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The grinding of pigments… by Sylvia Hunt

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To the sounds of classical music, I sat down last Sunday, and I poured out my dry pigment of Verdaccio into a little pile, onto my glass top table, making sure as Wolf said, that everything was kept very clean and pure.  I made a small well in the center of the pigment, and poured a small amount of distilled water into this center.  There were no chemicals.  Just the essence of the pure earth pigment, the water, and me.  And so I began.

I started with Verdaccio, because to me, it is the ‘mother’ of all the paints and most importantly will be what I use for my underpainting.  Verdaccio is a dark green, brown earth substance. I am mixing a limited amount of pigments for my palette; ochres, sienna, umber, red, terre verde, ultramarine, and bianco san giovani.   In fresco, not many colors are needed, as the colors are kept simple, and beauty grows out of the underpainting and the different layers of paint which form depth.

I have a 2-inch grinder, that I am using. There are different sizes,  but I liked the smaller size as it fits my hand better and gives me better control.  As mentioned, once the water is poured into the center of pigment, I start to grind in a circular motion, and start to get a nice rhythm going along with the music, adding a little water as needed.  After the initial grinding, I take a scraper and scrap the pigment back into a pile again, and begin the process once again and again.  I noticed that different pigments react differently to the water and under a muller.  Ultramarine and reds tend to dry up more quickly than others.  My yellows and greens took me longer to grind before I came to a nice consistency.  On the whole, I grinded some pigments for a half hour, others for over an hour.  The test to a nice consistency, is that the grinder, when given a small push, should glide smoothly by itself over the pigment. When I was done, I spooned the pigment into a small jar, trying not to touch the sides of the glass.  I filled the jar with distilled water and covered tightly with a lid, and in this state they can sit for a long time. The pigment grinding will not need to be done very often, as the amount that I grinded today, will last me quite some time.   A little amount of pigment will go a long way on a fresco.   On the day of actual painting, I will grind some lime or bianco san giovani and use to mix into my pigment.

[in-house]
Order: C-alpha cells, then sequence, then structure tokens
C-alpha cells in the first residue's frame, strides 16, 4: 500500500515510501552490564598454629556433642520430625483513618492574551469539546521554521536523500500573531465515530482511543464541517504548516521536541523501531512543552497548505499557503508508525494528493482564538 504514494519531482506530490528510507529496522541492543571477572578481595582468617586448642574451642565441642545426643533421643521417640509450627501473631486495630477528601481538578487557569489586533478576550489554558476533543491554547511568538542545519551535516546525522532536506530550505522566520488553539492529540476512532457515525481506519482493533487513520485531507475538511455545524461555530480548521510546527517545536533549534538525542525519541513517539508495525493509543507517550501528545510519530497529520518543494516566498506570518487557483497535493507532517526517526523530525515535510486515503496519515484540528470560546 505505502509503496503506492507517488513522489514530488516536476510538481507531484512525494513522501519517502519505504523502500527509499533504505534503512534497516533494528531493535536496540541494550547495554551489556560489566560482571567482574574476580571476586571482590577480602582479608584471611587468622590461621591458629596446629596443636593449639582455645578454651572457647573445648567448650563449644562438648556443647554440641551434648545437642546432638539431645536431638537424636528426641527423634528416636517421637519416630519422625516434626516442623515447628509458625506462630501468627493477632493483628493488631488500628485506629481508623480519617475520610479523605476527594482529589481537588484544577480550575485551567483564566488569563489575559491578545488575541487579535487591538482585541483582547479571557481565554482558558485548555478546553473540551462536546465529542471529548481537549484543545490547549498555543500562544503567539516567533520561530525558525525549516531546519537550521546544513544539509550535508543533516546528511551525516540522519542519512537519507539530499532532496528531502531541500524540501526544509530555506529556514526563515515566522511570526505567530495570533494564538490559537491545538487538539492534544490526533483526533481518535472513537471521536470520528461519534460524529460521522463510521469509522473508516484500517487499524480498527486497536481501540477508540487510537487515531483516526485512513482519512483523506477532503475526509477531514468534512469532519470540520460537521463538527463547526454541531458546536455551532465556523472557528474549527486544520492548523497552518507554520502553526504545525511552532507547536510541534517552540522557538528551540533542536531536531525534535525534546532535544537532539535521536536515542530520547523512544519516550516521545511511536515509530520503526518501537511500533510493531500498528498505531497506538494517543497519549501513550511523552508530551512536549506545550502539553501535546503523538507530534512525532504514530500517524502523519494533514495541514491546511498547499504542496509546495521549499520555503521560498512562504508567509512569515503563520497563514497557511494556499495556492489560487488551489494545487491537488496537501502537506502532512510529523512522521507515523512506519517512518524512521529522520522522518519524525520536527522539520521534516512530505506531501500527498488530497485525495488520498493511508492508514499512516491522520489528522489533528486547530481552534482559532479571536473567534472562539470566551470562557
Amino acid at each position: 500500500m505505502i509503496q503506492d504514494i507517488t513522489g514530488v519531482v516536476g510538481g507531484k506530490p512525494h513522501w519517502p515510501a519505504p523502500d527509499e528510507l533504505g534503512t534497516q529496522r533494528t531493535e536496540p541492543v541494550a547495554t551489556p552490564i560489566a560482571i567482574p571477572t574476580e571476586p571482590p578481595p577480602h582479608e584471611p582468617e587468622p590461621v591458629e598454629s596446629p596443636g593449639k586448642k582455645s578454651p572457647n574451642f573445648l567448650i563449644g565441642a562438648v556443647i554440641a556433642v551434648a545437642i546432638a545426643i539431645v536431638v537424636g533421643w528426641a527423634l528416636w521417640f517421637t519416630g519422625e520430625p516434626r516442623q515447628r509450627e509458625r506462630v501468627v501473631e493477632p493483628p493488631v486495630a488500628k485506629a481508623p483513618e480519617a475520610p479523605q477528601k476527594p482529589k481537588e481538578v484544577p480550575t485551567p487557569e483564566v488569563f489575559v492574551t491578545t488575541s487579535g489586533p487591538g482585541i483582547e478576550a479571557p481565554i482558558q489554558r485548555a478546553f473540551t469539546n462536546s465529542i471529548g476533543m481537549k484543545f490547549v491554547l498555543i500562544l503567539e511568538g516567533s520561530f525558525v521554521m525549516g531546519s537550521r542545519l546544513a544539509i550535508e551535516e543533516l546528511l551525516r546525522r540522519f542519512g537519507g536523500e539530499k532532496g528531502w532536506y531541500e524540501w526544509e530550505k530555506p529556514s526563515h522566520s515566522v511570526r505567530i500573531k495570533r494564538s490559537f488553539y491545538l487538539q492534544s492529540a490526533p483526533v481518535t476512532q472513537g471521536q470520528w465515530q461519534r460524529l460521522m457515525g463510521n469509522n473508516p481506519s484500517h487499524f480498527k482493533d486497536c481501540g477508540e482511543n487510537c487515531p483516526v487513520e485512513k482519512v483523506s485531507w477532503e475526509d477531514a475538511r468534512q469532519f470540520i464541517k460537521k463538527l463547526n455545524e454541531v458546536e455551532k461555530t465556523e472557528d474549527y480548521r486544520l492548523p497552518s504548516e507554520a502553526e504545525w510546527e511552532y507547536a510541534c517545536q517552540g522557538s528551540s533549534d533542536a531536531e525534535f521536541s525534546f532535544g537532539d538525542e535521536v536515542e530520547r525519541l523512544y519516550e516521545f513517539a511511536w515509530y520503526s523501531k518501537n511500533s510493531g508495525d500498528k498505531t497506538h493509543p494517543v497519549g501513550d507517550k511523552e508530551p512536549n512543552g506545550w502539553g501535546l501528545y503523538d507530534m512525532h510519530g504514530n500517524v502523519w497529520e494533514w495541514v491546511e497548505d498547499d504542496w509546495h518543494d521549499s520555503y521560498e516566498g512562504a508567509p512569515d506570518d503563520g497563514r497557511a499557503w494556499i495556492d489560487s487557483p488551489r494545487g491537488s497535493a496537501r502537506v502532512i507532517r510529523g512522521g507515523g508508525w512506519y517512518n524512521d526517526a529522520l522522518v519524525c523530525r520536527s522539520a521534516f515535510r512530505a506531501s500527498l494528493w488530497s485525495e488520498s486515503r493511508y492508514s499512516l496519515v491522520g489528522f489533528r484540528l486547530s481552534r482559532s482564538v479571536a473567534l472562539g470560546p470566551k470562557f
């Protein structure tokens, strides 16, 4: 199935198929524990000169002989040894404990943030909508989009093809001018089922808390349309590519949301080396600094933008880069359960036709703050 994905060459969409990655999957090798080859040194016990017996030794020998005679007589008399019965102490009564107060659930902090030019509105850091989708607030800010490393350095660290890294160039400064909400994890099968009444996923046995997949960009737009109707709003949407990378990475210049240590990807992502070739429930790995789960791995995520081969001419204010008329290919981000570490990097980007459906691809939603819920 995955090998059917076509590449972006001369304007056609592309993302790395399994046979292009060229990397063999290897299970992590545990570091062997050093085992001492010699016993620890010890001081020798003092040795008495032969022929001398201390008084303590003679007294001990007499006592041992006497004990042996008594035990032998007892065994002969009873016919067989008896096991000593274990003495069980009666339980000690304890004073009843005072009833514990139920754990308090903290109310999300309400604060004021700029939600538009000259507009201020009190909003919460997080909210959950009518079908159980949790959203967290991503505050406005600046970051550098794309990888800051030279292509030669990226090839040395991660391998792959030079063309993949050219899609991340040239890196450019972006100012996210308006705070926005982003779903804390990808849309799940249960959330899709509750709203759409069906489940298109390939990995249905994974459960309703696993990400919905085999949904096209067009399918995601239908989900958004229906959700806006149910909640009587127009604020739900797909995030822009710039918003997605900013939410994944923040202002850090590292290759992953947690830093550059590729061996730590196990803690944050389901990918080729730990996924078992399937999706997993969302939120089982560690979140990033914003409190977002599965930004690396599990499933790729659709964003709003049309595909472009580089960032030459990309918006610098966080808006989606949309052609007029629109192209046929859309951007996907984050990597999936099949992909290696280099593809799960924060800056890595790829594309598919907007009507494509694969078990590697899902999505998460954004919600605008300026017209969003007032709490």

There is something about taking part in making these pigments come to life, and see them transition into a smooth, beautiful glow, that I enjoyed very much, and a connection is made between the artist and the colors.  Sad that this step is bypassed in most other art mediums, as you simply walk into your local art store, and pick up your paint in tubes. Nor, will I be able to request a canvas already primed with plaster from my local art store, right Ian?  Instead, I am developing the chemistry knowledge of the mixtures to spread my own.  

That is one of the things I love about fresco painting.  It demands that the artist has knowledge of all the parts that make up its being, and it demands an intimate participation from the artist with each step, from beginning-to-end of a beautiful fresco.                   


                                                                    Sylvia Hunt, fresco artist                                                                                

For more information, please visit this articles web page.
This article was published on Sunday 10 October, 2004.
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